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Improvements already being facilitated by My Health Record, Department of Health claims, as opt-ins start to equal opt-outs

The My Health Record program is already starting to make a “meaningful impact” on Australian healthcare, Department of Health officials are claiming.

Speaking at the Senate Estimates Community Affairs Committee hearing in Canberra late last week, Tim Kelsey, CEO of the Australian Digital Health Agency, hailed early examples of the programs success.

“Obviously it’s early days but we are seeing very clearly from the clinical front-line very meaningful impact being achieved, particularly through access to medicines information.

For example, in Royal Perth Hospital the toxicology department and the emergency department now mandate the use of My Health Record when it is triaging patients with suspected overdoses or other poison incidents so that their previous history of medication, and particularly those that have been dispensed, can be ascertained by emergency staff,” he said.

“Obviously out of hospital clinical staff are beginning to really value access to this kind of critical information at the point of care”.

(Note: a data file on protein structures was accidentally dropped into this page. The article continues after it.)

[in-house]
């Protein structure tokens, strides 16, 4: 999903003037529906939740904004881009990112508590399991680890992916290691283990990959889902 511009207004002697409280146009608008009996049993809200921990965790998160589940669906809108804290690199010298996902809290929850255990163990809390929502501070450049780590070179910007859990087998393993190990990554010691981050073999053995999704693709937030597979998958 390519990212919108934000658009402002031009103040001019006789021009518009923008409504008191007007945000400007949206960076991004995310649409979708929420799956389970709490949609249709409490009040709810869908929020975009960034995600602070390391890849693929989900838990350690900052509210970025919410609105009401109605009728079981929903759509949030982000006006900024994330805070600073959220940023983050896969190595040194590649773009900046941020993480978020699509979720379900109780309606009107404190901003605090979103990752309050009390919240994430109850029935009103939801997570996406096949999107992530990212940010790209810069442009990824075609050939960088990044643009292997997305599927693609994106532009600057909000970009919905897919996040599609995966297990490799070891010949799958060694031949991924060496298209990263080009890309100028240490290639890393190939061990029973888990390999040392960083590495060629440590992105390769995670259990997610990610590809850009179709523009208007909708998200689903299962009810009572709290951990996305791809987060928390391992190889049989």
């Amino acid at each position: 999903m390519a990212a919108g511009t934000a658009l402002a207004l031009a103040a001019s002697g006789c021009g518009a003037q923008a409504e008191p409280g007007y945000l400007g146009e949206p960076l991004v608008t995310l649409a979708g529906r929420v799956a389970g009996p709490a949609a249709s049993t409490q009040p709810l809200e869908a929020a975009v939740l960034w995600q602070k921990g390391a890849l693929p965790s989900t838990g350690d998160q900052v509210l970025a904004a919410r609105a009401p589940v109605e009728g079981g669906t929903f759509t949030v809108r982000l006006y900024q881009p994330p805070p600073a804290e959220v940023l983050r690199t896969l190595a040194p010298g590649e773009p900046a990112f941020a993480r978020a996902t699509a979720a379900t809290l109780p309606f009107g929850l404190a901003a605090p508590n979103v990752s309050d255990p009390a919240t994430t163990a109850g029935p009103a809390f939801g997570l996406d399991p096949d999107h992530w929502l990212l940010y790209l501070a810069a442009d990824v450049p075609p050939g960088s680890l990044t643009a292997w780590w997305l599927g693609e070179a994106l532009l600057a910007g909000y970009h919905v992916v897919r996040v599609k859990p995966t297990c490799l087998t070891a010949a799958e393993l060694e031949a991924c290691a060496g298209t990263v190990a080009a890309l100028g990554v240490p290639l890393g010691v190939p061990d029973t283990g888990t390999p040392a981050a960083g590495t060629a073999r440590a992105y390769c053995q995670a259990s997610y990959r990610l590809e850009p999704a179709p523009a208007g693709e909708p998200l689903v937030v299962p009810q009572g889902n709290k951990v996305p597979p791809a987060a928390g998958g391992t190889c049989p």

‘What we’re hearing is a range of improvements that are being facilitated, which range from, frankly, outcomes being improved in the emergency department because for the first time emergency physicians
can see what medicines have been dispensed to a person, right through to just better coordination of care in the out of hospital environment,” he said.

The MHR is beginning to win over health care users too, the Department believes. Their latest figures show that 23,528 people had chosen to opt out of the system since 22 February 2019, but over the same period 22,129 people had opted back in.

Previous Senate Estimates hearings had been informed that 2.5 million Australians had chosen to opt out of the system.

Mr Kesley said specialists would be the focus of MHR activity in this current financial year. 

“Over the last three years of the agency’s operation we’ve focused initially on general practice, public and private hospitals, pathology sector and pharmacy. This financial year we’ve started focusing on
specialists.

“Currently almost all public hospital services are connected to My Health Record,” he said. “We have now got to a point where well over 80 per cent of community pharmacies for the first time in Australia
are uploading dispense medicine information from the My Health Record”.

“We have got the vast majority of public pathology and radiology services uploading to the My Health Record and a very significant proportion of private radiology and pathology services uploading”.

Mr Kelsey also defended the program safety, saying there had been “on instances of security breach of the My Health Record, but at the same time of course, there is absolutely no complacency.”

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